Lynne Jackson, Music, Meadows School of the Arts, has received a 2010 Meritorious Achievement Award from the Texas Bandmasters Association (TBA). TBA President and SMU professor Brian Merrill presented the award during the organization’s annual convention and clinic in July in San Antonio. The award honors “those who have made a difference in the lives of band students in Texas” and “who exemplify the qualities of a good band director.”

Cat with serape, ca. 1860Norwick Center for Digital Services, Central University Librares, has received a $20,000 TexTreasures grant to digitize, catalog and upload 2,500 items into the University’s Lawrence T. Jones III Texas Photographs digital collection. The annual competitive grant program is designed to help member libraries make their special collections more accessible. Funding is available for projects that involve cataloging, indexing, and digitizing local materials with statewide significance.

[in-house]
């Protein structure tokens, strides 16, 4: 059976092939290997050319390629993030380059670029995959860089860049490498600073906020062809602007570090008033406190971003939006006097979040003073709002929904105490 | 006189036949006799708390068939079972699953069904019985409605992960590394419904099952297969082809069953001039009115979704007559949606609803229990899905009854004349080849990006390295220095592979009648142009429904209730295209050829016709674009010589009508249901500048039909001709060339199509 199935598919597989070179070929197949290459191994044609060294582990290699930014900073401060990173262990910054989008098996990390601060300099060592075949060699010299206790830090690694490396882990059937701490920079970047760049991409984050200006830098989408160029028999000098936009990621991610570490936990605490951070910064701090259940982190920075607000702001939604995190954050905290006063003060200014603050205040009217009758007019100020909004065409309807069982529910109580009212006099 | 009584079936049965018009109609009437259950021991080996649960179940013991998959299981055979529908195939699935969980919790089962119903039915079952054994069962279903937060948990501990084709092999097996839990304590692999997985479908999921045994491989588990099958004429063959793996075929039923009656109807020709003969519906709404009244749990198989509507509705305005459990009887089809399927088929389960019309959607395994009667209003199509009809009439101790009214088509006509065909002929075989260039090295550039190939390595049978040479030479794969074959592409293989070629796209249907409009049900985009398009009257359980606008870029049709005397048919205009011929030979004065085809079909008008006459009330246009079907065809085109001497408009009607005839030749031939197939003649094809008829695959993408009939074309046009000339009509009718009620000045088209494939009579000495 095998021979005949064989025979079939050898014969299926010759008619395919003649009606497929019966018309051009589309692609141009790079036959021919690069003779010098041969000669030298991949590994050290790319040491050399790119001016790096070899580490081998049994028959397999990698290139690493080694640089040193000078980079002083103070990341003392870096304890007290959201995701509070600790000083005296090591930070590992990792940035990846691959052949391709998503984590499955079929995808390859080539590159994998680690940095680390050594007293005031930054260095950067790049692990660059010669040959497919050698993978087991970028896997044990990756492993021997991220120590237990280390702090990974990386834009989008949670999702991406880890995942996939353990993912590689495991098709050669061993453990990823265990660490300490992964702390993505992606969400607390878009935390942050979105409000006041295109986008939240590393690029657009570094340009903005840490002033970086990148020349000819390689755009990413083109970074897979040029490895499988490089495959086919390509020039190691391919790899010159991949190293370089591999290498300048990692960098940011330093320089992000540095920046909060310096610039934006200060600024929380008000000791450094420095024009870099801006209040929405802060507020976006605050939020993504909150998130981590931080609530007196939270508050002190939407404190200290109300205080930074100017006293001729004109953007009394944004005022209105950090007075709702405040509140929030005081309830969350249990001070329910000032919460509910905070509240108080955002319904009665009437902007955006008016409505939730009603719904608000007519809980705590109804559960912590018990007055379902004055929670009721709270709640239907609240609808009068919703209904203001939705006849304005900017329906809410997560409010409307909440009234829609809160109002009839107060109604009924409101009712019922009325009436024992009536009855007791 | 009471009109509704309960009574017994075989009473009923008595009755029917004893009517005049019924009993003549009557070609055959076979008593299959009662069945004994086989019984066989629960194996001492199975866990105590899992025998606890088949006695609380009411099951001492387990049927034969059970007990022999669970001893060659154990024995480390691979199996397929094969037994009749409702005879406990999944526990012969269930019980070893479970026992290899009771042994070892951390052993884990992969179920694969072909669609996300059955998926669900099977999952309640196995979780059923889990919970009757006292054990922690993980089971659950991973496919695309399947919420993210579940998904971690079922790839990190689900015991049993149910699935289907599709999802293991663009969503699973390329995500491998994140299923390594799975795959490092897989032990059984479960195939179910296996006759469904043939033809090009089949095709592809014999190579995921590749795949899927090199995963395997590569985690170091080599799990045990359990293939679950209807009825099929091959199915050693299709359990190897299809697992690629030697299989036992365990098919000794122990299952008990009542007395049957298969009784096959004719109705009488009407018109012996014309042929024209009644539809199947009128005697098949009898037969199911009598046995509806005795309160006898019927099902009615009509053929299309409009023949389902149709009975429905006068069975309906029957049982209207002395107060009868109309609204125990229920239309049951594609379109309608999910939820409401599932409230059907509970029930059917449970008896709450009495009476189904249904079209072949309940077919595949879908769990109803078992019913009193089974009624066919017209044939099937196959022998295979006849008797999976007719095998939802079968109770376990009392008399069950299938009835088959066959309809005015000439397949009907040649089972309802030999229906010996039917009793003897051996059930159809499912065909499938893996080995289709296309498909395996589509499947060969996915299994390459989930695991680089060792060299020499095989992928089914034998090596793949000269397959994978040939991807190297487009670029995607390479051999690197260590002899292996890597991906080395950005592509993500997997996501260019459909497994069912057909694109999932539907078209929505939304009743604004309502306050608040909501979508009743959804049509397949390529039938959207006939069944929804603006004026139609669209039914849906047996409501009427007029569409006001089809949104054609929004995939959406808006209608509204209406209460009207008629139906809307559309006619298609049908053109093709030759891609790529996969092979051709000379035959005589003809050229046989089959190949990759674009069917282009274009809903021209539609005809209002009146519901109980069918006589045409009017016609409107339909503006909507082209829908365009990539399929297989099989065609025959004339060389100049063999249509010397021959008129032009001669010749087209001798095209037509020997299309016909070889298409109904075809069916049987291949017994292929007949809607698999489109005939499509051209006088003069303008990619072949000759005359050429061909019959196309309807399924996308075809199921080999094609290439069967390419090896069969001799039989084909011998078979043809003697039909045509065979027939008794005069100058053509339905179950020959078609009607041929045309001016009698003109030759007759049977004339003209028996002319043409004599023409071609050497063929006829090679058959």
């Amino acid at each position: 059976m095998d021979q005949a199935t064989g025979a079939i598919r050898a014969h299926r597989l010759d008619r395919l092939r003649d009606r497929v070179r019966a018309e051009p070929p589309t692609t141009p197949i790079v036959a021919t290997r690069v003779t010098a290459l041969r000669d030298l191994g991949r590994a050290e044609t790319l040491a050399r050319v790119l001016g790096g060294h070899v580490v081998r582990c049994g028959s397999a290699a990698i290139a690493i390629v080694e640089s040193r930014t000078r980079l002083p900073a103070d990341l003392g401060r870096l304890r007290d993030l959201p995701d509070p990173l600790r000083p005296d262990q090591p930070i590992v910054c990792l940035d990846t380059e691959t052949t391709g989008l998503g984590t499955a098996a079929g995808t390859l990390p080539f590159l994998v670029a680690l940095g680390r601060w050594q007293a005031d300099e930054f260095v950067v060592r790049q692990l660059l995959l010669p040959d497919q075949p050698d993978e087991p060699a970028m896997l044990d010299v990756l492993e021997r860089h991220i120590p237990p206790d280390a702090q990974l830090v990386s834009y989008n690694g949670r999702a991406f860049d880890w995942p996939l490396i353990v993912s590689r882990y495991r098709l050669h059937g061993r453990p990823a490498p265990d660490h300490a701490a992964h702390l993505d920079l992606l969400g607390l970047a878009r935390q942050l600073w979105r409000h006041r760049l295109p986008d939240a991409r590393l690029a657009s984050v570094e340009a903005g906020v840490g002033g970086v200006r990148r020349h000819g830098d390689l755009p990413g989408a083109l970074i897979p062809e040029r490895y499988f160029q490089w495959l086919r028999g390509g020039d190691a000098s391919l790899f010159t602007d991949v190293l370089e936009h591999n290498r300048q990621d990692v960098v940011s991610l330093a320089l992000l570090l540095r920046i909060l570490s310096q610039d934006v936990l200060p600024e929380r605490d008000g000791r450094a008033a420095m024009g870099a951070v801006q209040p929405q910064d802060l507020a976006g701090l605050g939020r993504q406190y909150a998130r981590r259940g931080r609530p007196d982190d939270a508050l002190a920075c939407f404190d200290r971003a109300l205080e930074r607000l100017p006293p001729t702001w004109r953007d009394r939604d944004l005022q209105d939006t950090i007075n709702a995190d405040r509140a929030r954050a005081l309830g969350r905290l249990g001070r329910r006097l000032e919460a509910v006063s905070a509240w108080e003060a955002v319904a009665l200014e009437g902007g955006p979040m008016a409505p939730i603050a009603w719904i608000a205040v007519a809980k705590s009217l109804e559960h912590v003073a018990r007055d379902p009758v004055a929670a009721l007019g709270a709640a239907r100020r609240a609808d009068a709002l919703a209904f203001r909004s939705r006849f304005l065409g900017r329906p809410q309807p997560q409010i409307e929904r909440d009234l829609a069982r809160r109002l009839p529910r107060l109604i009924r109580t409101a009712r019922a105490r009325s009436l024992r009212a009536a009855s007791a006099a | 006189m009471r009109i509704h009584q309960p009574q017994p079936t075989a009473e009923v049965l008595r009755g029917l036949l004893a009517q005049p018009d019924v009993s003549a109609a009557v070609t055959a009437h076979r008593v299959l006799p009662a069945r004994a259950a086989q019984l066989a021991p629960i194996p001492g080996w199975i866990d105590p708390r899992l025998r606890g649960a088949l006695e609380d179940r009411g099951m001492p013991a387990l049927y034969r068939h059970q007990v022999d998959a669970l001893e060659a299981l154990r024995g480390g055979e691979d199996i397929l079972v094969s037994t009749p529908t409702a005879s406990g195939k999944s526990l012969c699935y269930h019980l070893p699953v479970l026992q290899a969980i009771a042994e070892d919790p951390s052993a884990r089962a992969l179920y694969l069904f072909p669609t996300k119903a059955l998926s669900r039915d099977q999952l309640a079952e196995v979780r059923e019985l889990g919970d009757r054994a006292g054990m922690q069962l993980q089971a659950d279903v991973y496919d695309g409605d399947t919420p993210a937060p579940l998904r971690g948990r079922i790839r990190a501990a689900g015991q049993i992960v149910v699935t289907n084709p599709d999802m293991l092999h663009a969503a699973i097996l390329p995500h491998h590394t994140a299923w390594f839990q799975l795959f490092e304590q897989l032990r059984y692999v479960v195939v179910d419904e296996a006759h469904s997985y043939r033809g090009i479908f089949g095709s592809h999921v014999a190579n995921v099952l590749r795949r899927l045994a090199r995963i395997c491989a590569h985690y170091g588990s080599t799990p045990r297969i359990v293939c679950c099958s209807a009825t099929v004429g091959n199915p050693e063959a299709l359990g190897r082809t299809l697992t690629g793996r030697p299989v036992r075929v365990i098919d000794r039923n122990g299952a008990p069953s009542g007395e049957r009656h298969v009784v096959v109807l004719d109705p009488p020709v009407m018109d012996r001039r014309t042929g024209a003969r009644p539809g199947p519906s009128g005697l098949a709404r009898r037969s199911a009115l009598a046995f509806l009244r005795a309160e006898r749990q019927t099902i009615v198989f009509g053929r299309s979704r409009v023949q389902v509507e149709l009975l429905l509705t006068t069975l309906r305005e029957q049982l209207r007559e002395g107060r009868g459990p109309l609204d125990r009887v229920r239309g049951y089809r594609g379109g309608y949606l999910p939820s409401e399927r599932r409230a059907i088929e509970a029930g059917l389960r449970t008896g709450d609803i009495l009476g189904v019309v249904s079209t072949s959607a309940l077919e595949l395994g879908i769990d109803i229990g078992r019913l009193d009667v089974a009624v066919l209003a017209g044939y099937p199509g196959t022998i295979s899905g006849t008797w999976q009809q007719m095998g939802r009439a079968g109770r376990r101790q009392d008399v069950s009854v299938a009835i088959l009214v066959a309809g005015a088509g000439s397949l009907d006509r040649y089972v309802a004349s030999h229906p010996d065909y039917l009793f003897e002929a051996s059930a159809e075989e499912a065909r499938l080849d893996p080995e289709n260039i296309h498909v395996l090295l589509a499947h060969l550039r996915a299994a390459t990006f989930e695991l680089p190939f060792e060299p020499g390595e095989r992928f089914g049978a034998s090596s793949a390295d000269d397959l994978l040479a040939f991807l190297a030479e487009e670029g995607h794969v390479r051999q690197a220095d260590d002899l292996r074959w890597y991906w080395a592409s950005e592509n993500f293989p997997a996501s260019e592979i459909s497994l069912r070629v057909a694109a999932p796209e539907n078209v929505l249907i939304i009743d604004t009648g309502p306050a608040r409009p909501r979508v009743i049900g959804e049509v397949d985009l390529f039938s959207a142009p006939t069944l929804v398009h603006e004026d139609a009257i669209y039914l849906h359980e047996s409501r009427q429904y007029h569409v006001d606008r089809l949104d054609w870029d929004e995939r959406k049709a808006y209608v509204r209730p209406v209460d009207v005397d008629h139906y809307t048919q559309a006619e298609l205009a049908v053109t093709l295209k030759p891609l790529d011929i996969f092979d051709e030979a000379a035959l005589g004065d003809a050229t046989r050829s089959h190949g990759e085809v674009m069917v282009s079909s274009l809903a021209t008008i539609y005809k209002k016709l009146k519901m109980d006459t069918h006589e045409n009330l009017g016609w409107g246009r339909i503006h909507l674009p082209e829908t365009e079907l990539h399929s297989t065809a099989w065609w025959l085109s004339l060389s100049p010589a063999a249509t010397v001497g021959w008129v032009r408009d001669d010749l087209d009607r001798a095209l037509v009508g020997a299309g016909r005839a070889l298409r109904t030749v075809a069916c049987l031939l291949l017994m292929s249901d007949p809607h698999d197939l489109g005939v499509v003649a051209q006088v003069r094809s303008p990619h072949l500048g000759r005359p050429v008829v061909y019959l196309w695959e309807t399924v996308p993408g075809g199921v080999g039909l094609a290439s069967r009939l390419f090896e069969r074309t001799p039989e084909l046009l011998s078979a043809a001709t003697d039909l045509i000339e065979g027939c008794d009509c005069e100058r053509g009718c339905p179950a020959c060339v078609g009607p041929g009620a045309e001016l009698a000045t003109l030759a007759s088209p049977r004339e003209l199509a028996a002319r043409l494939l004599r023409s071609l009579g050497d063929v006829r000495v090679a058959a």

NCDS and DeGolyer Library will digitize 19th-century photographs from the Lawrence T. Jones Texas photography collection . This collection, which contains 5,000 photographs, depicts Texans from a variety of cultural groups: Caucasian, African American, Hispanic, and American Indian, as well as locations from all regions of the state. (Bottom right, Cat posed with Mexican serape, ca. 1860 from the Lawrence T. Jones III Texas Photographs digital collection.)

August 27, 2010|For the Record|

For the Record: Sept. 10, 2009

tslac-centennial-logo-120.jpgCentral University Libraries (CUL) has received a $9,000 grant and $3,000 training stipend from the Texas State Library and Archives Commission‘s “Train to Share: Interoperability Training for Cultural Heritage Institutions – Texas” program. The program will allow CUL to partner with two other Dallas institutions, representing the North Texas region, to create the “Texas Artists: Paintings, Sculpture, and Works on Paper” digital project. CUL will lead the partnership, which includes the Norwick Center for Digital Services and the Hamon Arts Library‘s Bywaters Special Collections; the Dallas Museum of Art; and the Dallas Public Library‘s Texas/Dallas History & Archives Division and Fine Arts Division.

Visit CUL’s 14 digital collections online

Are you starting a new fellowship, speaking at a professional meeting, or awaiting the release of a new book? Share your news about conferences, publications, exhibitions and honors with the SMU community. Send your news to the Forum‘s For the Record section at, with “For the Record” in the e-mail title.

September 10, 2009|For the Record|